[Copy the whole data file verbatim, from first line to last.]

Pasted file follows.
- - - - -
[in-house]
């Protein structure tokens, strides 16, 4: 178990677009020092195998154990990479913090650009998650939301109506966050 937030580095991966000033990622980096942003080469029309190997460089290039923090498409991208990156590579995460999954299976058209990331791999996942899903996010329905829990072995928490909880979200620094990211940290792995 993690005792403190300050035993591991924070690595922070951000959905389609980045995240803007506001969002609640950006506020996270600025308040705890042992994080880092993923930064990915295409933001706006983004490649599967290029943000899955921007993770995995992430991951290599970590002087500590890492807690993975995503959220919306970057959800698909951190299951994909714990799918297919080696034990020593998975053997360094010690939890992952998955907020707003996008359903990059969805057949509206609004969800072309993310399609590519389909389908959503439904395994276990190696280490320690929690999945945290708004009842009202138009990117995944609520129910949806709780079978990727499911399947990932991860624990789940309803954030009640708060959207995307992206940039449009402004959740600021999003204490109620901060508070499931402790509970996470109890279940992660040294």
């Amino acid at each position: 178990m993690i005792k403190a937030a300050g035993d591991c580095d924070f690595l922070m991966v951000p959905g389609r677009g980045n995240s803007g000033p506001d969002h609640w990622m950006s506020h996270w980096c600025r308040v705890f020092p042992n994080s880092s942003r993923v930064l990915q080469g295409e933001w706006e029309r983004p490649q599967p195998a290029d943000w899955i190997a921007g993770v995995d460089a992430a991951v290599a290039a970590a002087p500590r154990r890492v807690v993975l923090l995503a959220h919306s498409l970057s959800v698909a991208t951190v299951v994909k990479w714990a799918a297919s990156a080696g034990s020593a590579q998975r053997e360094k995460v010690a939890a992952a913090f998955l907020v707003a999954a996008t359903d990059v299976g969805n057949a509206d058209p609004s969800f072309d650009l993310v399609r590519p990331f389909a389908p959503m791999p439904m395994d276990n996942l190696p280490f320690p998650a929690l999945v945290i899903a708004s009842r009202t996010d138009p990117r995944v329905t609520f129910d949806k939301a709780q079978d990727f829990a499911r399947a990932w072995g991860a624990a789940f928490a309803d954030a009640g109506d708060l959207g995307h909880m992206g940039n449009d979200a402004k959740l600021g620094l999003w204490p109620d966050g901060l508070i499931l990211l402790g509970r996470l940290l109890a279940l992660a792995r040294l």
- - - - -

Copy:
[in-house]
């Protein structure tokens, strides 16, 4: 178990677009020092195998154990990479913090650009998650939301109506966050 937030580095991966000033990622980096942003080469029309190997460089290039923090498409991208990156590579995460999954299976058209990331791999996942899903996010329905829990072995928490909880979200620094990211940290792995 993690005792403190300050035993591991924070690595922070951000959905389609980045995240803007506001969002609640950006506020996270600025308040705890042992994080880092993923930064990915295409933001706006983004490649599967290029943000899955921007993770995995992430991951290599970590002087500590890492807690993975995503959220919306970057959800698909951190299951994909714990799918297919080696034990020593998975053997360094010690939890992952998955907020707003996008359903990059969805057949509206609004969800072309993310399609590519389909389908959503439904395994276990190696280490320690929690999945945290708004009842009202138009990117995944609520129910949806709780079978990727499911399947990932991860624990789940309803954030009640708060959207995307992206940039449009402004959740600021999003204490109620901060508070499931402790509970996470109890279940992660040294």
């Amino acid at each position: 178990m993690i005792k403190a937030a300050g035993d591991c580095d924070f690595l922070m991966v951000p959905g389609r677009g980045n995240s803007g000033p506001d969002h609640w990622m950006s506020h996270w980096c600025r308040v705890f020092p042992n994080s880092s942003r993923v930064l990915q080469g295409e933001w706006e029309r983004p490649q599967p195998a290029d943000w899955i190997a921007g993770v995995d460089a992430a991951v290599a290039a970590a002087p500590r154990r890492v807690v993975l923090l995503a959220h919306s498409l970057s959800v698909a991208t951190v299951v994909k990479w714990a799918a297919s990156a080696g034990s020593a590579q998975r053997e360094k995460v010690a939890a992952a913090f998955l907020v707003a999954a996008t359903d990059v299976g969805n057949a509206d058209p609004s969800f072309d650009l993310v399609r590519p990331f389909a389908p959503m791999p439904m395994d276990n996942l190696p280490f320690p998650a929690l999945v945290i899903a708004s009842r009202t996010d138009p990117r995944v329905t609520f129910d949806k939301a709780q079978d990727f829990a499911r399947a990932w072995g991860a624990a789940f928490a309803d954030a009640g109506d708060l959207g995307h909880m992206g940039n449009d979200a402004k959740l600021g620094l999003w204490p109620d966050g901060l508070i499931l990211l402790g509970r996470l940290l109890a279940l992660a792995r040294l």